In all the argument over Richmond-versus-Westpark for the route of the Universities line, I've been wondering why so little has been said about where a proposed Westpark line would go east of Kirby. Having now seen what that would mean, I'm not surprised no one has wanted to talk about it.
[Metro spokeswoman Sandra Salazar] said an alignment suggested by City Councilwoman Anne Clutterbuck calls for the line to travel west on Richmond from Metro's current Wheeler station near Main, turn south on Mandell or Dunlavy and follow the north side of the Southwest Freeway to Edloe, where it would cross over to Westpark and continue to the Hillcroft Transit Center.
Culberson's suggestion, Metro said, would run "from Richmond in the vicinity of the University of St. Thomas to U.S. 59 (Southwest Freeway) to a transition point into the Westpark right-of-way." Other details were not available.
Culberson aide Nick Swyka said the congressman was only asking Metro to look at this proposal, which Swyka said he told Culberson about after learning that Afton Oaks resident Ted Richardson had an idea for elevated rail beside the Southwest Freeway.
Because the routes would pass through Councilwoman Ada Edwards' district, Metro said, her approval will be sought.
Metro said Clutterbuck's proposed route would pass through the Richwood Place and Castle Court neighborhoods and "along" the city's Ervan Chew Park at Dunlavy and Castle Court.
Laura Mullen, president of the Richwood Place Civic Association, expressed dismay at the news.
"They would be condemning properties from Dunlavy to Shepherd," she said. "There are people who have their fences right behind the sound walls (that protect the neighborhood from freeway noise).
"Are they going through a Little League field (in Chew Park)?" she asked. "The field abuts the sound wall.
"Our neighborhood is split 50-50 on having rail on Richmond, so this is going to be quite explosive," said Mullen, who lives on Lexington.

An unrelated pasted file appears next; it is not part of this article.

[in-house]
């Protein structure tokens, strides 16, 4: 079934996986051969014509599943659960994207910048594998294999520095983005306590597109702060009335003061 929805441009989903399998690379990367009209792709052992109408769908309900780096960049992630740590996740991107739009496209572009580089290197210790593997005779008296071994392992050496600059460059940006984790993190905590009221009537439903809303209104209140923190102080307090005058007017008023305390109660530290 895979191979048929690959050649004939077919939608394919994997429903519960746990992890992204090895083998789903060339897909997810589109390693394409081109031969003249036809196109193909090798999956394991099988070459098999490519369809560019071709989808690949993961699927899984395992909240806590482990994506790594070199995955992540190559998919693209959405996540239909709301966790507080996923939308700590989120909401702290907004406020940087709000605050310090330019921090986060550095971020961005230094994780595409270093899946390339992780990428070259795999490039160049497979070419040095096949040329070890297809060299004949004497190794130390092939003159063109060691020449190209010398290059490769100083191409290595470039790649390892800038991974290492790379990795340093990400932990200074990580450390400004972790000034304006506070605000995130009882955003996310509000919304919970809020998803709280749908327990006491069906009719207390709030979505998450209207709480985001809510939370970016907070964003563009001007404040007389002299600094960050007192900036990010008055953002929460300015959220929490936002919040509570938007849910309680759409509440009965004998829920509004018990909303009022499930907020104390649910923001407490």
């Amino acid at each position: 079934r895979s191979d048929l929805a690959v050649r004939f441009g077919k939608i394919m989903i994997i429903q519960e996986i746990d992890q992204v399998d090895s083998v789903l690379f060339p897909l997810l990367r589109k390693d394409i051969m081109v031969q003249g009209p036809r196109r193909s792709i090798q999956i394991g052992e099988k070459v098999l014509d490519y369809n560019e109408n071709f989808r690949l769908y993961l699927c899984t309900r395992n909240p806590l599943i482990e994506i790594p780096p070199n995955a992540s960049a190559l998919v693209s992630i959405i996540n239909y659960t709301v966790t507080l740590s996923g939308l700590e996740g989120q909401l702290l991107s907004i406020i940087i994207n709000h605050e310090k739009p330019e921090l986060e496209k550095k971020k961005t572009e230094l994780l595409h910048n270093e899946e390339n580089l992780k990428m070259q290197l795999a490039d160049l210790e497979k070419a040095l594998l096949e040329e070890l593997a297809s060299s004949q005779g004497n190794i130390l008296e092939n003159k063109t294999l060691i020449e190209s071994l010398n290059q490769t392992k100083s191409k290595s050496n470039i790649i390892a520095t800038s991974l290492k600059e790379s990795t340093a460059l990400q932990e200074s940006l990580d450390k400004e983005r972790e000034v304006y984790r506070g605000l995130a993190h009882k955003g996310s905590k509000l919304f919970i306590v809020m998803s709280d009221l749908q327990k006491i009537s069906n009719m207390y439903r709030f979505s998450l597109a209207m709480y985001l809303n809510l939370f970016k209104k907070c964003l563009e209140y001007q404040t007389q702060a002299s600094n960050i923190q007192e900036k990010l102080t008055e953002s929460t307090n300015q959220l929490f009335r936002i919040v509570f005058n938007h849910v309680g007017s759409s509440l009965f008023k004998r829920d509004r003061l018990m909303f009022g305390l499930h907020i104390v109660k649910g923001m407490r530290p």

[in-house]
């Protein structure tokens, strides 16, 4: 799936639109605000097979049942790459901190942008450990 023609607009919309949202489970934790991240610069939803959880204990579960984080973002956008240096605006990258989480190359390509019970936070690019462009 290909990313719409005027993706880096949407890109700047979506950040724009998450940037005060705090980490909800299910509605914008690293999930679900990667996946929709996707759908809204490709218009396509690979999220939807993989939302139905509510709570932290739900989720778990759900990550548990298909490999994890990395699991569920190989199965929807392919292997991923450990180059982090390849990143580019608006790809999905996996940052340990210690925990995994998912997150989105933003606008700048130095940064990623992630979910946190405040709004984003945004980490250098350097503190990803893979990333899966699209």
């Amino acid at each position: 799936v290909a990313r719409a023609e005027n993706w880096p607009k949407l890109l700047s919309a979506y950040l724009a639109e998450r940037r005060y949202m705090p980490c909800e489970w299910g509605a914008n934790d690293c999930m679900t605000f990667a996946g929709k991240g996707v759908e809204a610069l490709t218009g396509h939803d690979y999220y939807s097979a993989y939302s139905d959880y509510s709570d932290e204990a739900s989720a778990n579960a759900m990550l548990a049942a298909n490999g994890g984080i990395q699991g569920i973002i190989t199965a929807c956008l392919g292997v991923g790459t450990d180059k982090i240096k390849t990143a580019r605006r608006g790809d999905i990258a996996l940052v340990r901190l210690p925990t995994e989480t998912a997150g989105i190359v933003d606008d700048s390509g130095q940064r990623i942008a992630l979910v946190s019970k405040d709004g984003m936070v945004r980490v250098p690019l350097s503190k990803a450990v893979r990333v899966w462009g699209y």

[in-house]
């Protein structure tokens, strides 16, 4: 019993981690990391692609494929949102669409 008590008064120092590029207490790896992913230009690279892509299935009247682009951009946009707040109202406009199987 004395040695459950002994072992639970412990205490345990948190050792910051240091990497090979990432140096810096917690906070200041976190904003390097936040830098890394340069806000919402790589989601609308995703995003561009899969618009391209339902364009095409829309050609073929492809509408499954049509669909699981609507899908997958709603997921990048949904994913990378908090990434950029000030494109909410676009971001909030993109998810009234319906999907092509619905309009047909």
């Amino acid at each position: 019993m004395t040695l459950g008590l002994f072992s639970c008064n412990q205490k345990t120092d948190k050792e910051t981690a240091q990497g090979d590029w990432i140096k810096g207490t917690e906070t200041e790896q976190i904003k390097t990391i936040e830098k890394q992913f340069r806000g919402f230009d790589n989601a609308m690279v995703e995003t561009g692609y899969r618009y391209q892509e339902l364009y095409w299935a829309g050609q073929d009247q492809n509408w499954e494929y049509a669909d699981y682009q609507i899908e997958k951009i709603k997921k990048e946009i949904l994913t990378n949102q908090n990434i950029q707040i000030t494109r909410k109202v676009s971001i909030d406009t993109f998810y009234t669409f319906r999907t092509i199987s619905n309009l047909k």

Second, as noted in another story, this would mean condemning 50-75 houses, according to Metro. Those houses are in Congressional District 7. Does John Culberson care any less about that than he professes to claim about the businesses on Richmond? He hasn't commented yet.
And as that second story says, Council Member Edwards is not pleased by this.
Edwards, informed by Metro that the route proposed by Clutterback could cost her district dozens of homes, said Clutterbuck should have contacted her before presenting the idea.
"Nobody discussed it with me," Edwards said. "The council member can call it what she wants - a plan, a directive, a good idea. But the point is that, at the end of the day, it would take homes in District D and I am against that."
Edwards said she will be attending hastily scheduled meetings of civic clubs in her district today to discuss the proposal.
She said she did not know how residents will react.
"We have no decision on it, because we haven't seen (the plan)," she said. "But from what we heard of it, I'm not pleased."
Between Richmond and Kirby, the right-of-way for Richmond varies from 75 feet to 81 feet. Two light rail tracks and 4 traffic lanes require 76 feet; at stations and left turn lanes 86 feet are required. Of the roughly 210 properties along this section, 30 properties would need to have a 4-8 foot strip taken off the front, 52 properties would need a 1-4 foot strip taken, and the rest - 60% - would remain intact.
UPDATE: Tory proposes a Westpark alternative that sounds reasonable, though I'm still highly skeptical of a crossover at Dunlavy. Read what he suggests and see what you think.Posted by Charles Kuffner on August 06, 2006 to Planes, Trains, and Automobiles | TrackBack